VIDEO: Celebrated artist Carlos Frésquez leaves the classroom and a legacy
His students’ murals appear on buildings all over the city. The legend in Denver’s Chicano art movement reflects on 33 years of inspiring others as he plans to retire from teaching this spring.
Carlos Frésquez began his studies at Metropolitan State University of Denver with one goal in mind: to be a good artist. He didn’t care about grades, he said, and he definitely didn’t plan on becoming a teacher. After graduating in 1980, he thought he was done with school forever.
Then, in 1990, the prolific artist whose work has been exhibited and sold around the world found himself back in the classroom, where he would inspire new generations of artists for 33 years. He plans to retire from his role as professor of Art at MSU Denver this spring, but he says he’ll never stop guiding others.
“My favorite thing is to come in and just interact with the students,” he said. “I’m here to guide them, and students say, ‘You’re a sherpa, Carlos; you’re a guide.’ And I guess I am.”
A Denver native, Frésquez remembered going to San Francisco as a kid and seeing walls covered with murals. He knew then he wanted to be an artist. He attended Art classes at MSU Denver in the late 1970s and participated in the Chicano movement.
“I experienced a lot (of racism) in the ’60s and ’70s,” he said. “It’s no fun being spit on because of your ethnicity. I realized we needed to break barriers; we needed to educate people.”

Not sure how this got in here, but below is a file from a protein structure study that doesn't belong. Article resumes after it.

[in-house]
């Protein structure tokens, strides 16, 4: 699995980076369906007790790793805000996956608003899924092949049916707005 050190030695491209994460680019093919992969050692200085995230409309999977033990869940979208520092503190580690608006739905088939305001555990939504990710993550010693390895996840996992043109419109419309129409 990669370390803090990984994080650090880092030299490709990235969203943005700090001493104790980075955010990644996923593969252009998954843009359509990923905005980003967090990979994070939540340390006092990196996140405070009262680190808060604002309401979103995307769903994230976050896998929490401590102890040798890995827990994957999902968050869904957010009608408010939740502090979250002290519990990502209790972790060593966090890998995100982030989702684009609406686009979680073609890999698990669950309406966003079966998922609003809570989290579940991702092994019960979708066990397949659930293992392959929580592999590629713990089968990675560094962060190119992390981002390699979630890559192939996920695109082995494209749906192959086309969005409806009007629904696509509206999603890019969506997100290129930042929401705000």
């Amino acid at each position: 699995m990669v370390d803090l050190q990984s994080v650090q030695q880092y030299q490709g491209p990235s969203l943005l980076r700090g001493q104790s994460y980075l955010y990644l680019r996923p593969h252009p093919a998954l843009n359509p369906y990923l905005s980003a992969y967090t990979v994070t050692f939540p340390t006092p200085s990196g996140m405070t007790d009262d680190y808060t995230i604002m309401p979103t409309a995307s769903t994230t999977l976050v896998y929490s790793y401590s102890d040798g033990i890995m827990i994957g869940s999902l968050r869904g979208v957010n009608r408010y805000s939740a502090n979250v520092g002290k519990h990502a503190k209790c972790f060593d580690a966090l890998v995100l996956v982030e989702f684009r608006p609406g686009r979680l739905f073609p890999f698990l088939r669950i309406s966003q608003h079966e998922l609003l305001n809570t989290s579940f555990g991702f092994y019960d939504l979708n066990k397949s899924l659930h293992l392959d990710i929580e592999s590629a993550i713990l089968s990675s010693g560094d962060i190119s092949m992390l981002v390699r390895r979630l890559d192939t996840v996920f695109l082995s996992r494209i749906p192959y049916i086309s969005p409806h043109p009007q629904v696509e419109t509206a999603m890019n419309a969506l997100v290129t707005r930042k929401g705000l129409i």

Shortly after he started teaching at MSU Denver, he proposed a mural class to the chair of the Art Department and developed a curriculum. With Frésquez’s guidance, students have painted murals throughout Denver, from Su Teatro to the MSU Denver soccer field. His mural “Night of the Barrio Moon,” painted in 1992, was recently restored.
“We’ve probably done 20 to 30 murals in the city over the years,” he said. “I see murals as walls with tongues because they speak, and they’re really our gift to the community.”
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For Frésquez, murals represent one of the most selfless acts an artist can perform. Students have to “toss their egos aside” and work together to create a work of art that gives back. Teaching the murals class has been one of the most rewarding aspects of his career, he says, and he hopes to come back after he’s retired to do it again.
Looking out of his office window on the Auraria Campus, he sees St. Cajetan’s, where he was baptized, and it’s an emotional moment.
“I have no trouble moving on,” he said. “But I know I will miss it. … This is where I was born, baptized and have been my whole career. As an Art student, a professor, it’s all here.”